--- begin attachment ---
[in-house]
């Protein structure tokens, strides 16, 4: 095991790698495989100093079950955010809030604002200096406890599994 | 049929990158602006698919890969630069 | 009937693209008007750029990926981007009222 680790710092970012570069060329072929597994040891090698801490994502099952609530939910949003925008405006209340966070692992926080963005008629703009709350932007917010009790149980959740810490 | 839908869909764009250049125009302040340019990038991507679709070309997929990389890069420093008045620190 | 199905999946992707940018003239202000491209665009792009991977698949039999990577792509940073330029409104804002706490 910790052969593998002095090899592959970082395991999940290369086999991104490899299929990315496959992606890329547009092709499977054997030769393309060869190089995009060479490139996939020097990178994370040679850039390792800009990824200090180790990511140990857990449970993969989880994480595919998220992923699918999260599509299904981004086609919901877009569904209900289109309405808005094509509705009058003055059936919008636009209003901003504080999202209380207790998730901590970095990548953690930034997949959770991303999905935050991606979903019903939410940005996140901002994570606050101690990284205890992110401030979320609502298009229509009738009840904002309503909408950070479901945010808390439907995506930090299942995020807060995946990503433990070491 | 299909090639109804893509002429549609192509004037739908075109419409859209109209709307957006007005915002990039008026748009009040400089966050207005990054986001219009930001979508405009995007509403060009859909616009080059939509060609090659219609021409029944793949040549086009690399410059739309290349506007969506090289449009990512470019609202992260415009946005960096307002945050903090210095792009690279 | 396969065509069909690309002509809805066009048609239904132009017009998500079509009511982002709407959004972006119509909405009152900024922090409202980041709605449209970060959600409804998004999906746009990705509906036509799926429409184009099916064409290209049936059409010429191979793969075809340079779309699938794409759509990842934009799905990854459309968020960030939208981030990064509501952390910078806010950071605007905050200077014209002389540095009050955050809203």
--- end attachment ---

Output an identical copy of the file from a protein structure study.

[in-house]
């Protein structure tokens, strides 16, 4: 095991790698495989100093079950955010809030604002200096406890599994 | 049929990158602006698919890969630069 | 009937693209008007750029990926981007009222 680790710092970012570069060329072929597994040891090698801490994502099952609530939910949003925008405006209340966070692992926080963005008629703009709350932007917010009790149980959740810490 | 839908869909764009250049125009302040340019990038991507679709070309997929990389890069420093008045620190 | 199905999946992707940018003239202000491209665009792009991977698949039999990577792509940073330029409104804002706490 910790052969593998002095090899592959970082395991999940290369086999991104490899299929990315496959992606890329547009092709499977054997030769393309060869190089995009060479490139996939020097990178994370040679850039390792800009990824200090180790990511140990857990449970993969989880994480595919998220992923699918999260599509299904981004086609919901877009569904209900289109309405808005094509509705009058003055059936919008636009209003901003504080999202209380207790998730901590970095990548953690930034997949959770991303999905935050991606979903019903939410940005996140901002994570606050101690990284205890992110401030979320609502298009229509009738009840904002309503909408950070479901945010808390439907995506930090299942995020807060995946990503433990070491 | 299909090639109804893509002429549609192509004037739908075109419409859209109209709307957006007005915002990039008026748009009040400089966050207005990054986001219009930001979508405009995007509403060009859909616009080059939509060609090659219609021409029944793949040549086009690399410059739309290349506007969506090289449009990512470019609202992260415009946005960096307002945050903090210095792009690279 | 396969065509069909690309002509809805066009048609239904132009017009998500079509009511982002709407959004972006119509909405009152900024922090409202980041709605449209970060959600409804998004999906746009990705509906036509799926429409184009099916064409290209049936059409010429191979793969075809340079779309699938794409759509990842934009799905990854459309968020960030939208981030990064509501952390910078806010950071605007905050200077014209002389540095009050955050809203």